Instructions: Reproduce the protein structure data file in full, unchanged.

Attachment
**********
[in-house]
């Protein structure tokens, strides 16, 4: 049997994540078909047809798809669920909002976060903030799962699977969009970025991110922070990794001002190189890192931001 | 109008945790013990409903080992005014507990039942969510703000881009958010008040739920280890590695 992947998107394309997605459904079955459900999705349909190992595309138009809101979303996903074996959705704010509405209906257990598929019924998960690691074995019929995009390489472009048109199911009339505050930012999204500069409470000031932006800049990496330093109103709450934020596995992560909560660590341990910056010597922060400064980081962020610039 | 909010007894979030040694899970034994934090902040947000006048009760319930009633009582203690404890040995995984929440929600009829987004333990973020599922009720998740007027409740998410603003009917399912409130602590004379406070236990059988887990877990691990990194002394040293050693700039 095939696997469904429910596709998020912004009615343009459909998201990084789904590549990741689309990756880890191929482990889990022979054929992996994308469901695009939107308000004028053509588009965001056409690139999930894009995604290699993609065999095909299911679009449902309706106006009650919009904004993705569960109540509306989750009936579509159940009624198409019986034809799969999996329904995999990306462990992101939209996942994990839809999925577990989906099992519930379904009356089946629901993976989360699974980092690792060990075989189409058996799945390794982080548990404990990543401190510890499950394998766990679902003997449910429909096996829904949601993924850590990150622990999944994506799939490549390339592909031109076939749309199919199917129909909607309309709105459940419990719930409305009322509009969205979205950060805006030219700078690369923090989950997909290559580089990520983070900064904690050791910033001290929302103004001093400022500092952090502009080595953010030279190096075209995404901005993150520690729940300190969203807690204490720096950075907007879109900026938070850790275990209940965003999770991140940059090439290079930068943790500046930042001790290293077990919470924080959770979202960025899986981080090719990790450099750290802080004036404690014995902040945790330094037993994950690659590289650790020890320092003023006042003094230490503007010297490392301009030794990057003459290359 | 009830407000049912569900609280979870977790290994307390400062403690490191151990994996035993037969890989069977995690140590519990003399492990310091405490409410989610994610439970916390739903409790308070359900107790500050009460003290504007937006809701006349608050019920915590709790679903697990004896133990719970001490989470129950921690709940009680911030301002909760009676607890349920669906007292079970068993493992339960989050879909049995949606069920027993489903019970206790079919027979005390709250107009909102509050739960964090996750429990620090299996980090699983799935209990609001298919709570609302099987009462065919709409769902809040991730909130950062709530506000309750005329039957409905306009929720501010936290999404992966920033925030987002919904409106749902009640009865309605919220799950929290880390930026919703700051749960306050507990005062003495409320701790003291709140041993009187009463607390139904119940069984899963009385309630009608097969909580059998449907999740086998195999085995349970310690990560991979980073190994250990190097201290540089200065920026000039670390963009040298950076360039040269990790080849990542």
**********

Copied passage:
[in-house]
């Protein structure tokens, strides 16, 4: 049997994540078909047809798809669920909002976060903030799962699977969009970025991110922070990794001002190189890192931001 | 109008945790013990409903080992005014507990039942969510703000881009958010008040739920280890590695 992947998107394309997605459904079955459900999705349909190992595309138009809101979303996903074996959705704010509405209906257990598929019924998960690691074995019929995009390489472009048109199911009339505050930012999204500069409470000031932006800049990496330093109103709450934020596995992560909560660590341990910056010597922060400064980081962020610039 | 909010007894979030040694899970034994934090902040947000006048009760319930009633009582203690404890040995995984929440929600009829987004333990973020599922009720998740007027409740998410603003009917399912409130602590004379406070236990059988887990877990691990990194002394040293050693700039 095939696997469904429910596709998020912004009615343009459909998201990084789904590549990741689309990756880890191929482990889990022979054929992996994308469901695009939107308000004028053509588009965001056409690139999930894009995604290699993609065999095909299911679009449902309706106006009650919009904004993705569960109540509306989750009936579509159940009624198409019986034809799969999996329904995999990306462990992101939209996942994990839809999925577990989906099992519930379904009356089946629901993976989360699974980092690792060990075989189409058996799945390794982080548990404990990543401190510890499950394998766990679902003997449910429909096996829904949601993924850590990150622990999944994506799939490549390339592909031109076939749309199919199917129909909607309309709105459940419990719930409305009322509009969205979205950060805006030219700078690369923090989950997909290559580089990520983070900064904690050791910033001290929302103004001093400022500092952090502009080595953010030279190096075209995404901005993150520690729940300190969203807690204490720096950075907007879109900026938070850790275990209940965003999770991140940059090439290079930068943790500046930042001790290293077990919470924080959770979202960025899986981080090719990790450099750290802080004036404690014995902040945790330094037993994950690659590289650790020890320092003023006042003094230490503007010297490392301009030794990057003459290359 | 009830407000049912569900609280979870977790290994307390400062403690490191151990994996035993037969890989069977995690140590519990003399492990310091405490409410989610994610439970916390739903409790308070359900107790500050009460003290504007937006809701006349608050019920915590709790679903697990004896133990719970001490989470129950921690709940009680911030301002909760009676607890349920669906007292079970068993493992339960989050879909049995949606069920027993489903019970206790079919027979005390709250107009909102509050739960964090996750429990620090299996980090699983799935209990609001298919709570609302099987009462065919709409769902809040991730909130950062709530506000309750005329039957409905306009929720501010936290999404992966920033925030987002919904409106749902009640009865309605919220799950929290880390930026919703700051749960306050507990005062003495409320701790003291709140041993009187009463607390139904119940069984899963009385309630009608097969909580059998449907999740086998195999085995349970310690990560991979980073190994250990190097201290540089200065920026000039670390963009040298950076360039040269990790080849990542």